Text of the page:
Thomas Aquinas would say this choice is natural. In a section of writing titled “Human Life as a Journey to God,” Aquinas wrote that just as we naturally desire the good things we have in life to last, we also wish life itself to last. “We shrink from death,” is how he put it.[iii] That’s our instinct: if three score years and ten is good, four score years is better, and better yet would be that many years plus five or ten. Through all our years that instinct guides us through life reliably, like the needle on a compass pointing towards magnetic north. It is a compliment to God. It is giving life its due.
Sandy’s compass was working just fine when we last talked, which was six days before she died. Realistically, she faced the fact that for her the end was near, but she didn’t mind saying that she’d prefer to live a little longer if she could. She was of “sound mind,” in other words.
May 27, 2018
I was trying to find two words. I had been thinking over two ideas and wanted the right word to hang on each one, to capture how it stands between that idea and the spirit of our age. Both ideas are ones you are used to hearing here in church, but almost nowhere else. One has to do with us, the other with God, and both with Jesus Christ.
The words took their sweet time coming. I’d try one after the other. “Puzzling” and “curious” were too flat. “Farfetched” and “audacious” were too windy. There were more that didn’t fly.
Then, brushing my teeth, I got my words: “quaint” and “stubborn.”
We start with quaint. In relation to the spirit of our age – in other words, the things we tend to take for granted – here in church we hold on to a quaint idea about what it means to be a human being. “We are made in the image of God.”
In the back of our prayer book (page 845) you will find an informative section called “An Outline of the Faith.” It’s in question/answer format, and it starts like this: Question: “What are we by nature? Answer: We are part of God’s creation, made in the image of God.”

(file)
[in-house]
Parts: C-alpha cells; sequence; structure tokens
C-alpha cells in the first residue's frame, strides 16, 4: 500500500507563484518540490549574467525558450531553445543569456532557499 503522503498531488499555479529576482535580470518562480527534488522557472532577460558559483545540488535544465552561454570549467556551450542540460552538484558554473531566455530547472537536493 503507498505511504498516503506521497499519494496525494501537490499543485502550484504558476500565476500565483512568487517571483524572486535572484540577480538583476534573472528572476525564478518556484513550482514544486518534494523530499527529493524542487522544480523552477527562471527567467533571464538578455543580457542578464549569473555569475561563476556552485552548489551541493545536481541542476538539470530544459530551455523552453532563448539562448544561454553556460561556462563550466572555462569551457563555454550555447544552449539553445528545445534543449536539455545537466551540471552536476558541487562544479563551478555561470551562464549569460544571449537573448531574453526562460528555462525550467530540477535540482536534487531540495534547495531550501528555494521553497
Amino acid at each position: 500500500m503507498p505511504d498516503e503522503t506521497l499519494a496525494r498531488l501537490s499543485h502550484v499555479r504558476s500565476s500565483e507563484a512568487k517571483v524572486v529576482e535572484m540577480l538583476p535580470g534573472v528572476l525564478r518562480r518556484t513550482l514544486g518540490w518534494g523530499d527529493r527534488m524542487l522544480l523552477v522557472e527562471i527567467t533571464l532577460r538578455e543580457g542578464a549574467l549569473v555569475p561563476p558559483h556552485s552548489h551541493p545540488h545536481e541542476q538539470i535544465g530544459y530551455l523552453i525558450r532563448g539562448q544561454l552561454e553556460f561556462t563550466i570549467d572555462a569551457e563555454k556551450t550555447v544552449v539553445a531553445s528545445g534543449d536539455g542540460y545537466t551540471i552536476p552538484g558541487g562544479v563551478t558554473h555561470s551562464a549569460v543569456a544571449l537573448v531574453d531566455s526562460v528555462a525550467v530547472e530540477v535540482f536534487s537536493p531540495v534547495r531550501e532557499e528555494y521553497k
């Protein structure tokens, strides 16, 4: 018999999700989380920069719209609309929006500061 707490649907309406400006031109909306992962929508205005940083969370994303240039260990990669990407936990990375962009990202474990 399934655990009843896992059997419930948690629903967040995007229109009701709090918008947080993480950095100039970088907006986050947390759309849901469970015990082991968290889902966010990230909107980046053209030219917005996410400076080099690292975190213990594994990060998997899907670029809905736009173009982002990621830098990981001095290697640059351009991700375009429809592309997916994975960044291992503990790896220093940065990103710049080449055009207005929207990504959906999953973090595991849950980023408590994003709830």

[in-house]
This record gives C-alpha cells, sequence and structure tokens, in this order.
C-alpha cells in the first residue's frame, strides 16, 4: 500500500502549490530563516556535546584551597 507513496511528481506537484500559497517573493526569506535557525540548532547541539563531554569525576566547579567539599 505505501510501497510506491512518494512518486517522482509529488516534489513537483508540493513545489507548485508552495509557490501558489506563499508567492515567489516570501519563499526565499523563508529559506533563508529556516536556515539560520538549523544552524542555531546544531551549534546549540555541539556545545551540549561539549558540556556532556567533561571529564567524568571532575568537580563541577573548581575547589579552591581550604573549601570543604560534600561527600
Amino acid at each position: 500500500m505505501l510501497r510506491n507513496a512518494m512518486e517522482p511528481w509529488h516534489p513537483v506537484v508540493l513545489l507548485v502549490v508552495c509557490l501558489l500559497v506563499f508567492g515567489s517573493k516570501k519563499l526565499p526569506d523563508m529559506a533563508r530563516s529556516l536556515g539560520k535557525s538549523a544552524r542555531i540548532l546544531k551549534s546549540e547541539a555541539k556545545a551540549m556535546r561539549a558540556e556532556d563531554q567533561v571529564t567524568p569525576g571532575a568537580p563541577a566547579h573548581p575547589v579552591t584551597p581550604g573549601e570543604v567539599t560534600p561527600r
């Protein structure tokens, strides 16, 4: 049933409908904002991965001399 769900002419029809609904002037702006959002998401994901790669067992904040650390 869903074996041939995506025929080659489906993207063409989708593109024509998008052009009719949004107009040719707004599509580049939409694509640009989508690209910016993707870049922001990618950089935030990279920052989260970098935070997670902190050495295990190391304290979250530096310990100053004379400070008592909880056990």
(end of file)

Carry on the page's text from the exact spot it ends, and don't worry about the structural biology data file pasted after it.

Made in the image of God: you, me and Kim Jong-Un. (You see how I came up with “puzzling” and “audacious.”) Sounds like we have a very high opinion of our cosmic status.
This sits in an odd relation to another story we all know and tend to take for granted. According to this other story, such a high opinion is a relic of a pre-scientific imagination. Humankind has grown up to realize that, in the cosmic scheme, we are of very little consequence at all. Yes, we once imagined that our earth sits at the center of the universe, but Copernicus changed that. Yes, we once had reason to believe that our species is unique, set apart and over all the rest, but Darwin changed that. We thought we were reasonable, then came Freud. We thought we were nice, then came Nietzsche and Marx. As I say, we know that story. And, in whole or part, we all believe it.
Then we come to church and hear ourselves described as, yes, still, the crown and center of creation.
You have made [us] but little lower than the angels.
You adorn [us] with glory and honor. Psalm 8, verse 6.
That’s “quaint.” Now: “stubborn.”
Let’s take another one from the Outline of the Faith. “Question: “What do we mean when we say that Jesus is the only Son of God? Answer: “We mean that Jesus is the only perfect picture of the father.”
May 13, 2018
My late mother left behind a testament, a book-long memoir that tells the story of her life From There to Here, which is the title. Reading it, I learned a lot that I hadn’t known before, including how she felt when she lost her firstborn child.
The tiny baby girl was born the next morning and she never breathed. . . . I was stunned and devastated. I had never experienced any real grief or loss in my young life . . . . Faced with the classic problem of pain and evil, my gut feeling was that God must be crazy.
I was not a witness to my sister’s death at birth but of course, I don’t doubt it. A lot of what we take for truth we learn through another person’s testimony.
The Bible is a testament too. Reading it, we learn things about God we would not have known. There are other ways we have of learning truth: observation, experimentation, inference from experience, and so forth. Compared to those ways, its testimony is more open to doubt. The Bible knows this. John, writing in the Bible, talks about it, suggesting that if we accept human testimony about this and that, as we do, then we have more reason to accept the testament of God. “The testimony of God is greater,” he says.
You don’t doubt my mother lost a child because she told me and I just now told you. It happened almost eighty years ago. My Aunt Bertie is alive and she remembers. For verification, we could ask her. John and his audience were closer in time to Jesus’s life than you and I are to my sister’s death. There were still some around who had been there.